3 Tips for Talking to Your Kids about Cyberbullying

It’s not always easy to talk to your kids about cyberbullying, but it is important. Cyberbullying can have serious detrimental effects on your child’s mental and emotional well-being, and their social life. It can also be connected to physical bullying. And in some cases, cyberbullying has been linked to self-harm or suicide in teens. Talking to your children about cyberbullying can help prevent or minimize its harmful effects. Here are some tips for getting the cyberbullying conversation started with your teen.

Don’t Wait

Cyberbullying can make your child feel isolated. Let them know they aren’t alone.

Computers and mobile devices are becoming part of children’s lives earlier and earlier. Cyberbullying can start when your child is as young as 8 or 9. Keep in mind that your child doesn’t have to have their own device to be a target of cyberbullying — bullies can share web posts, photographs, and messages with your child’s friends and peers, whether or not your child can see them online. The harassment can easily start online and continue offline.

That means that waiting until your child is in middle or high school, or waiting until they have their own computer or cell phone, may be waiting too long. If your child’s friends and schoolmates are using computers, then it’s probably time to have a talk with your child.

Talk About How to Respond

It’s important to be sure that your child knows how to react when they experience cyberbullying. Like most bullies, cyberbullies are really looking for a reaction, so let your child know not to give it to them. It’s best not to respond or try to retaliate, as that only lets the bully know that their tactics had the desired effect.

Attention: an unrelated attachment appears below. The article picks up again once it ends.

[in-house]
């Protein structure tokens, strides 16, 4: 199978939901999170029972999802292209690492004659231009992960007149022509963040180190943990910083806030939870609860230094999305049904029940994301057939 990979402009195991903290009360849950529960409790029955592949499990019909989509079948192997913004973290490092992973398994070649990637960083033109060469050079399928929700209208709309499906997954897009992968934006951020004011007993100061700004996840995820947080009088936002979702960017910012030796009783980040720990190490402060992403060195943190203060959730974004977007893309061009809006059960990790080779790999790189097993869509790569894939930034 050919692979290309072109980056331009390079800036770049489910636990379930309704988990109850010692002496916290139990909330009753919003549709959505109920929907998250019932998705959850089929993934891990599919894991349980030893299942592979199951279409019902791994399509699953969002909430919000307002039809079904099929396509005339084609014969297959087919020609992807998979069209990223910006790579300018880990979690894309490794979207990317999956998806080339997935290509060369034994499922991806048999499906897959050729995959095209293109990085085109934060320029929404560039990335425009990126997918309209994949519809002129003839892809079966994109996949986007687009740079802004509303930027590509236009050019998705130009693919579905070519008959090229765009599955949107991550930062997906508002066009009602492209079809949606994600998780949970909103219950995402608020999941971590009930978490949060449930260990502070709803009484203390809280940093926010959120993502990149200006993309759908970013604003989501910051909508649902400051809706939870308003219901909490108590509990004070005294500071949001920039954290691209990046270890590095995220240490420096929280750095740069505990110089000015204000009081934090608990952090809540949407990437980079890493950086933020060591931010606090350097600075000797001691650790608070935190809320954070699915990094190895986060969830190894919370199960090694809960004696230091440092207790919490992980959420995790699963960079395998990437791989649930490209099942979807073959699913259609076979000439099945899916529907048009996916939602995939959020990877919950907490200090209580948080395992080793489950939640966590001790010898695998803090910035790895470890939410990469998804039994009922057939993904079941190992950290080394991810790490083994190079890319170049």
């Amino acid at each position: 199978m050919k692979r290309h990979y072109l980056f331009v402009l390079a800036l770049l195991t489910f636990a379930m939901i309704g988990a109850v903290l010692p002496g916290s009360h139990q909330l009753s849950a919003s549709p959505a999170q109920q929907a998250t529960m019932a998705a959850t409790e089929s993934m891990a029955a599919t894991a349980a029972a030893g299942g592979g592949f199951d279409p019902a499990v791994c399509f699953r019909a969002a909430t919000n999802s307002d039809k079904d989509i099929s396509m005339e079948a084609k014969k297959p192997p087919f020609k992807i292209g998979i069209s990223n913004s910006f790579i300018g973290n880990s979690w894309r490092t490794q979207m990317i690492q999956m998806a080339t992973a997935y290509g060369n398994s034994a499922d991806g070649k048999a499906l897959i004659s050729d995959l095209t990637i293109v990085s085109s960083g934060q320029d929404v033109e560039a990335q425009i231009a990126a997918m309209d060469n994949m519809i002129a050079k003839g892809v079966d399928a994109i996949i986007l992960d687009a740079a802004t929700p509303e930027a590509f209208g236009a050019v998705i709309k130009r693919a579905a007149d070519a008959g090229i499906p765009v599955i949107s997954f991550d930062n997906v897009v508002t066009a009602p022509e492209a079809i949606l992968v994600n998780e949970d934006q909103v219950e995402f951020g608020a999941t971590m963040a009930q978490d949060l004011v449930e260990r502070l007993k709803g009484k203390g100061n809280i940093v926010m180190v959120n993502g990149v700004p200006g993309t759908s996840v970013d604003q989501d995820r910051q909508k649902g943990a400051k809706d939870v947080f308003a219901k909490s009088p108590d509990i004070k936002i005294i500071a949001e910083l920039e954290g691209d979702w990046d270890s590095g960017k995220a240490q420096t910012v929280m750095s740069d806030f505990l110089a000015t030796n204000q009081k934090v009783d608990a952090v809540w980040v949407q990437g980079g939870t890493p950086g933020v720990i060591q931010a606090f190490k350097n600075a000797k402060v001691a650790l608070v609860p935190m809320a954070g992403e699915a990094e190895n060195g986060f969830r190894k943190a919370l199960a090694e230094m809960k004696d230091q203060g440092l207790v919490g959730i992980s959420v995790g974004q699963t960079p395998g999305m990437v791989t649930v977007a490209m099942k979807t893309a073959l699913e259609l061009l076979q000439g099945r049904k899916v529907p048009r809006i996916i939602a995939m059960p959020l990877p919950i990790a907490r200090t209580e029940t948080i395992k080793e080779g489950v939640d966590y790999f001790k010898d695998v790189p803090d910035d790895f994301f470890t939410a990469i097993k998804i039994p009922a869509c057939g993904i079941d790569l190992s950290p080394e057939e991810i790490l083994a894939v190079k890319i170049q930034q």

Instead, encourage your child to tell an adult as soon as the bullying begins. Many children avoid reporting bullying out of embarrassment or fear that getting adults involved will lead to an escalation of the bullying. However, a quick intervention by a parent or school official could stop the bullying before it gets out of hand. A guidance counselor can also be alerted to help keep an eye on your child and help them deal with their feelings as well as any social problems they may experience due to the bullying.

Show Your Child How To Protect Themselves

Your child shouldn’t have to be afraid to go online. Teach them how to protect themselves.

In addition to telling an adult, your children should know how to protect themselves online. Teach your child to always keep personal information private online — they shouldn’t reveal their location, real name, or other sensitive information to strangers, for example. Make sure that they know how to block a user that harasses them on email or social media.

If your child is experiencing cyberbullying, they can also report it to the social media site where it occurs, as well as to their internet service provider. Help them learn how to report cyberbullying properly, and encourage them to do so when appropriate.

Parental monitoring software can help you keep an eye on your child’s online activity, so that you will know if you need to take steps to help them deal with a cyberbully. Contact us to get our free trial.